It did not take long for the prosecution in Sheldon Silver’s federal corruption trial to call its star witness. Dr. Robert Taub, a cancer researcher at Columbia University, testified most of the day yesterday, and he’s continuing to undergo cross-examination today.
Taub suggested that he and the former speaker of the New York assembly had an unspoken understanding that lucrative patient referrals to Silver’s law firm were a prerequisite for state grants to fund the Columbia Mesothelioma Center. But when asked by the defense whether there was an explicit agreement to exchange patients for grants, Taub said, “No.”
Silver faces fraud, extortion and money laundering charges as the result of two alleged schemes. Taub is at the center of one of them. The judge has already told jurors they must conclude that there was a “quid pro quo” in order to return a guilty verdict.
In testimony yesterday, Taub explained how he came to know Sheldon Silver in the 1980s and become reaquainted with him in 2003. As a fierce advocate for victims of mesothelioma, he was bothered by the fact that Weitz & Luxenberg, one of the main law firms handling asbestos-related personal injury lawsuits, did not make charitable donations to cancer research. Taub knew that Silver was “of counsel” at the firm, so he asked a mutual friend, Albany insider Daniel Chill, to make introductions.
Taub said Silver told him Weitz & Luxenberg was unlikely to make substantial donations to the mesothelioma center. But one or two weeks later, the doctor indicated, he heard through Chill that Silver was interested in receiving patient referrals. The jury was not allowed to hear details after the judge ruled that conversations Taub was not a part of amounted to hearsay.
Mesothelioma cases are extremely lucrative. On average, jury awards are in the $1-2 million range. It is Weitz & Luxemberg’s practice to take one-third of the total payout and to pay the referring attorney a third of that amount. Taub said he began sending cases to Silver. When there was a patient to refer, he’d call the assemblyman’s office. Silver usually returned the call personally. “I wanted to maintain a relationship with him so that he would be incentivized to be an advocate for mesothelioma research and he would help us with funding for mesothelioma research,” Taub explained. Prosecutors believe the assemblyman collected $3 million over the years from the Taub referrals.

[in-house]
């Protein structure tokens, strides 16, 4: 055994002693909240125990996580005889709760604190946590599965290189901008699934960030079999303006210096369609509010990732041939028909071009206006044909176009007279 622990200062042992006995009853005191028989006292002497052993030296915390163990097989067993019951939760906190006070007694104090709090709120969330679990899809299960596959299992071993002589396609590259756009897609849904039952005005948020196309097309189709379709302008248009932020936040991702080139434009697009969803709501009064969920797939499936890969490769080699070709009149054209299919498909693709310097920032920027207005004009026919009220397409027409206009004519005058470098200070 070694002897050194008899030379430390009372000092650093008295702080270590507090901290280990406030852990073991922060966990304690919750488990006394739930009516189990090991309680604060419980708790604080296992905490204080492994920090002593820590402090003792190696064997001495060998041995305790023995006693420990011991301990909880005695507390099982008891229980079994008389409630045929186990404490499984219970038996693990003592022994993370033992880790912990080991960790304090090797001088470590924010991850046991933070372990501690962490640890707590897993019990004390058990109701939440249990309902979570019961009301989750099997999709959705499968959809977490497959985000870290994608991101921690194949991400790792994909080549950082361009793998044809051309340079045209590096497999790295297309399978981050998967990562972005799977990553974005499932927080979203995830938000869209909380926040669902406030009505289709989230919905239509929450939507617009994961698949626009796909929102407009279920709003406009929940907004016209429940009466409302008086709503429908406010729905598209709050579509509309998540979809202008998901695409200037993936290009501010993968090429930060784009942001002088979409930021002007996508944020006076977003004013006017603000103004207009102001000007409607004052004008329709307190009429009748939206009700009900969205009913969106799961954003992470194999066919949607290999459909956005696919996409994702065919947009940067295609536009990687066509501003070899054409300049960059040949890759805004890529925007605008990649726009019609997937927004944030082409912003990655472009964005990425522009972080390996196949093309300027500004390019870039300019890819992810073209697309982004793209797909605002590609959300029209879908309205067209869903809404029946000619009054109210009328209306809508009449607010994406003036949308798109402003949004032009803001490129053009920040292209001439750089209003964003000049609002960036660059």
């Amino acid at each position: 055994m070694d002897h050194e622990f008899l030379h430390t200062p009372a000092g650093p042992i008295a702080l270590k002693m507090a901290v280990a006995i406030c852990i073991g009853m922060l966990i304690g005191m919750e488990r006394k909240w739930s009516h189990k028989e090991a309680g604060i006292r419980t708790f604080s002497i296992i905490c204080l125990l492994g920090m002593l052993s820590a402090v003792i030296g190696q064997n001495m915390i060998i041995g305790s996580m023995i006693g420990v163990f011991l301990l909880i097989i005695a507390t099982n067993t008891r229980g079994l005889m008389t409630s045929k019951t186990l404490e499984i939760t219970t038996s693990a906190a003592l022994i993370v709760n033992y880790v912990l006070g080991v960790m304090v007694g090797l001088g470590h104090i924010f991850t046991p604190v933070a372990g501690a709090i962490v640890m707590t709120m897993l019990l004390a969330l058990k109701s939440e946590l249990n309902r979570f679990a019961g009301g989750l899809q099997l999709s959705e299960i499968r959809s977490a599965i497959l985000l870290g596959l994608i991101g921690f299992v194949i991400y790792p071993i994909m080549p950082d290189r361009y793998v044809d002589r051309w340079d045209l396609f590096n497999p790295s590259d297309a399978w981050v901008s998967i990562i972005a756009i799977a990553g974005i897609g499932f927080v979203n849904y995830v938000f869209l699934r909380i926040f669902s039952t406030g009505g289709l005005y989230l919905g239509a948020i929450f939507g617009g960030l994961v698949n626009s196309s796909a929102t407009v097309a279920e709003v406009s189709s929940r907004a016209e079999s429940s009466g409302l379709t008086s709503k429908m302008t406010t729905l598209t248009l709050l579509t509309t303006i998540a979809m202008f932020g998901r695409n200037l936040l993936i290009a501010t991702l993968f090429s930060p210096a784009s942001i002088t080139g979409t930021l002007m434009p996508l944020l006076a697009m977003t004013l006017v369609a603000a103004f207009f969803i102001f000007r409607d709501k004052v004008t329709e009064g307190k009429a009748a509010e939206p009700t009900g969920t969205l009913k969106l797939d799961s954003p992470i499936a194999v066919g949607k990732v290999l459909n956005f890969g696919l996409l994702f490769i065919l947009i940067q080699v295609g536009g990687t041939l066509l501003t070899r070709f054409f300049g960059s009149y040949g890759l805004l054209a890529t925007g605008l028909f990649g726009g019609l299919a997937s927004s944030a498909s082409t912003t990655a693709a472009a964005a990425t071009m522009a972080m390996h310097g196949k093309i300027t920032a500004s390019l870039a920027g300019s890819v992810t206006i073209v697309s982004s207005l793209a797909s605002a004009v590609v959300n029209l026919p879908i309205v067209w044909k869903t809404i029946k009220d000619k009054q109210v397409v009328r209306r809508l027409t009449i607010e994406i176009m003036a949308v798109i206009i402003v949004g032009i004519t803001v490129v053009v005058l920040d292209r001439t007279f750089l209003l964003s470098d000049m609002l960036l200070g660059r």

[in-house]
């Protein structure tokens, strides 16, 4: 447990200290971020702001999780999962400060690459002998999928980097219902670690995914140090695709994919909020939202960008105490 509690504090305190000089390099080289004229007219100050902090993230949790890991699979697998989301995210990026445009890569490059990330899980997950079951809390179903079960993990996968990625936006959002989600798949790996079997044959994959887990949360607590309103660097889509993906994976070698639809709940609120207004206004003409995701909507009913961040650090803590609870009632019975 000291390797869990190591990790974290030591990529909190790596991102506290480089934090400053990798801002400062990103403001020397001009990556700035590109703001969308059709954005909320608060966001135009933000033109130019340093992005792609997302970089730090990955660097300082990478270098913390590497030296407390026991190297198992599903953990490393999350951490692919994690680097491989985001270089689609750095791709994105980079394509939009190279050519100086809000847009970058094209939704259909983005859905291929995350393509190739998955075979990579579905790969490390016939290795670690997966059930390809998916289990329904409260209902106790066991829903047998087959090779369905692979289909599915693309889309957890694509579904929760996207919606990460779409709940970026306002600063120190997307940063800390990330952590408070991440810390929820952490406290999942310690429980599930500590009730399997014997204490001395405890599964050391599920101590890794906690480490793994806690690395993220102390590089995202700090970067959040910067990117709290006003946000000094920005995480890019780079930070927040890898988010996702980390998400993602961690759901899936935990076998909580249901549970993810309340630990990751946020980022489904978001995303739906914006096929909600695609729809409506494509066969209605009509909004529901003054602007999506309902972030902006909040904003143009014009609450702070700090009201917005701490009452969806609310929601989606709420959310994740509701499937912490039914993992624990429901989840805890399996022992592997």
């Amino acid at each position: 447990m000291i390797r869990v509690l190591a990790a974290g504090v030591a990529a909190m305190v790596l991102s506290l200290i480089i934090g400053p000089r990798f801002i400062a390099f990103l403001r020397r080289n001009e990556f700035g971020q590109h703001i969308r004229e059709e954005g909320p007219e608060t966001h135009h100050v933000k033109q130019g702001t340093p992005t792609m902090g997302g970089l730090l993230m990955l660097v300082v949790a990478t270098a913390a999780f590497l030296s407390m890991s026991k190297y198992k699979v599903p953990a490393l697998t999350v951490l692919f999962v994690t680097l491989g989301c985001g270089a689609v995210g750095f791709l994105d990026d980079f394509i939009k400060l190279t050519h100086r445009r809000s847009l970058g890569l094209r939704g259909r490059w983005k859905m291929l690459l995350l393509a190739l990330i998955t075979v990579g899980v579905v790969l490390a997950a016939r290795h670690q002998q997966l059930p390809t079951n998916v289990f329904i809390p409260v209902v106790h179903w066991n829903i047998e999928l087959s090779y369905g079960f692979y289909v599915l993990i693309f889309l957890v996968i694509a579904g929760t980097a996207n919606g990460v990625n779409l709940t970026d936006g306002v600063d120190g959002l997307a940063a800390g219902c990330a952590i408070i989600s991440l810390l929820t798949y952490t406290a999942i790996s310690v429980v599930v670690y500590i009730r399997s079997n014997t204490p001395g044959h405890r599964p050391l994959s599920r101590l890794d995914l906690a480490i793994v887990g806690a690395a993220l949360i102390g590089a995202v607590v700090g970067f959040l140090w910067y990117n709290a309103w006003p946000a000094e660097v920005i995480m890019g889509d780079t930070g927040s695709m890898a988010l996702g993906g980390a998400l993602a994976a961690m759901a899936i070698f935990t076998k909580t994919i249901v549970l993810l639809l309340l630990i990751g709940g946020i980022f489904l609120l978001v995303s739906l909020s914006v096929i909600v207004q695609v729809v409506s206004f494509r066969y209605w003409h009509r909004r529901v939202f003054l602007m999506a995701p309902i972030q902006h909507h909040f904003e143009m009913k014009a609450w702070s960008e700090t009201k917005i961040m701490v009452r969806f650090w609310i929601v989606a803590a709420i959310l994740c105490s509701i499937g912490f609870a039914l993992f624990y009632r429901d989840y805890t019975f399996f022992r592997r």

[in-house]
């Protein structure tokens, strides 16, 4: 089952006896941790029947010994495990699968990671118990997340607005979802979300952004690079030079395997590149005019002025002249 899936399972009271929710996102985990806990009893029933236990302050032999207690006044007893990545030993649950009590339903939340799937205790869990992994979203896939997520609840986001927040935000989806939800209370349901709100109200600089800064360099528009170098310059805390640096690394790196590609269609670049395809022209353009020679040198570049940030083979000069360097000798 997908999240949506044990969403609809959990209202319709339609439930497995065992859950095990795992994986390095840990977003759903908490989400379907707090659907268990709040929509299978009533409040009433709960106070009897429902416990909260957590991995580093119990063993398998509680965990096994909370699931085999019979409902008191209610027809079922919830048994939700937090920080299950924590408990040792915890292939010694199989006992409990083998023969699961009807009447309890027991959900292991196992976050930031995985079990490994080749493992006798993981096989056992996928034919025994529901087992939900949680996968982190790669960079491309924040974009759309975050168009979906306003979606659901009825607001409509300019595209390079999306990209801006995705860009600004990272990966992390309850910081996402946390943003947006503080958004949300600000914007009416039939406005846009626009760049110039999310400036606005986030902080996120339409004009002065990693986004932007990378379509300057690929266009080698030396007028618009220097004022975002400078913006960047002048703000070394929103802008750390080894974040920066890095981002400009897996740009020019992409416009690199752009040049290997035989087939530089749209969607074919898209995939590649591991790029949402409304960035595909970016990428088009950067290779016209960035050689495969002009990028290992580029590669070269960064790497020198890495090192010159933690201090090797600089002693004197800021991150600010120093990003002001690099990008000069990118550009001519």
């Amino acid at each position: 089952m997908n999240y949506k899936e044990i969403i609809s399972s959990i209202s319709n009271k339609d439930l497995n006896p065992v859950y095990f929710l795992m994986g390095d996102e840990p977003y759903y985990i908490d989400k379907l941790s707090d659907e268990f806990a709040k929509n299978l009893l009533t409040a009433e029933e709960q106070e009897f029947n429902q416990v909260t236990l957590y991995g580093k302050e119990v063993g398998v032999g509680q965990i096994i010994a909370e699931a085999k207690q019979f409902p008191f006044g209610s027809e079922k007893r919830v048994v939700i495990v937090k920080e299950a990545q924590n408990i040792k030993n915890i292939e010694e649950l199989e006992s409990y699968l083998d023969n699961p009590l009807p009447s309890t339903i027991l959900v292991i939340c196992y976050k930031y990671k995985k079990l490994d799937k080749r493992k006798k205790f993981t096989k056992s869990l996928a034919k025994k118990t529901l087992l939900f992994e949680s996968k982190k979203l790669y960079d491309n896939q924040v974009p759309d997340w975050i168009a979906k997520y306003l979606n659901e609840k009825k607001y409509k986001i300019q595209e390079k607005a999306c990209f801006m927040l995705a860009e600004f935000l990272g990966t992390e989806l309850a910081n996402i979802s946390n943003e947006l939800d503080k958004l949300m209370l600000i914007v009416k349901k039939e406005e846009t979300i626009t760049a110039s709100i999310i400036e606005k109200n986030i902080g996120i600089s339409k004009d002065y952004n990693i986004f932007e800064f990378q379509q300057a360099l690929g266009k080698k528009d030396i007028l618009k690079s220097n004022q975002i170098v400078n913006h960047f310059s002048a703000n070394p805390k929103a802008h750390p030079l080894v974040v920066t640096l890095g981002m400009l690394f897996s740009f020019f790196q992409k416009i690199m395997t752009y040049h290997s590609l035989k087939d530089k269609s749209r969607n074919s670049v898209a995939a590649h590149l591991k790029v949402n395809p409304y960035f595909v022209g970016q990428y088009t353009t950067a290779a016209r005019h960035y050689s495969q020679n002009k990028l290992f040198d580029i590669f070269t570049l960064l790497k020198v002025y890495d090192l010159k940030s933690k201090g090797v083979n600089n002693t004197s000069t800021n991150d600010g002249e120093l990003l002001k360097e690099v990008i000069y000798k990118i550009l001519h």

At a meeting in Albany in 2005, Taub testified, Silver signaled his willingness to consider a state grant. Taub wrote a letter, which was introduced into evidence yesterday. It included a handwritten note that read, “Shelly is very interested in this.” Two grants were ultimately awarded in 2005 and 2006, for a total of $500,000. Taub said very little was required of him by the State Health Department before the money was allocated or afterward. In remarks that took place with the jury out of the room, Judge Valerie Caproni observed, “There was a shocking lack of oversight of the grant money they gave.”
At about the time of Silver’s inauguration in 2005, Taub testified, Silver told him not to inform Daniel Chill about any future referrals being made to Weitz & Luxenberg. “I didn’t know what to make of it actually,” Taub said. “He just wanted it kept between me and Mr. Silver, between me and him.”
In 2007, Taub applied for a third grant but was rejected. He said Silver told him, “I can’t do this anymore.” Previously, prosecutors indicated that the health care fund Silver used to fund the cancer center ran out of money. Three years later, Taub began referring patients to another law firm, one that was giving the cancer center millions of dollars in donations.
Silver continued to receive some referrals, just not as many. One day in 2010, the doctor said Silver dropped by his office. “He said he’s not getting as many referrals as before,” Taub testified. The doctor explained that cases were going to the more generous law firm. He was asked whether Silver was specifically told the referrals slowed because the state money had dried up. “I don’t know if I said because of that, but that was certainly the inference that he should draw,” Taub testified. Silver later arranged for internships and jobs for Taub’s children and helped fund his wife’s non-profit organization.
When federal authorities first visited Taub’s home on the Upper West Side at 6 a.m. one day in 2014, he lied about the referrals. “I was terrified and panicked, and I irrationally wanted to divorce myself” from the matter, Taub said. At a later time, he realized it was a mistake, so he went to prosecutors and told them everything he knew. Taub signed a nonprosecution agreement in exchange for his testimony.
During questioning yesterday afternoon by defense attorney Steven Molo, Taub admitted there was never any direct linkage between the state grants and the patient referrals. Silver’s lawyer asked, “You did not have an explicit agreement to exchange patients for grants, did you?” And Taub replied, “I did not.”
Prosecutors have argued that Silver worked hard to keep his relationship with Dr. Taub secret. But Molo pointed out that Silver appeared in public with the doctor at a dinner for the American Cancer Society. Taub was one of several doctors who received awards from the assembly.
More to come…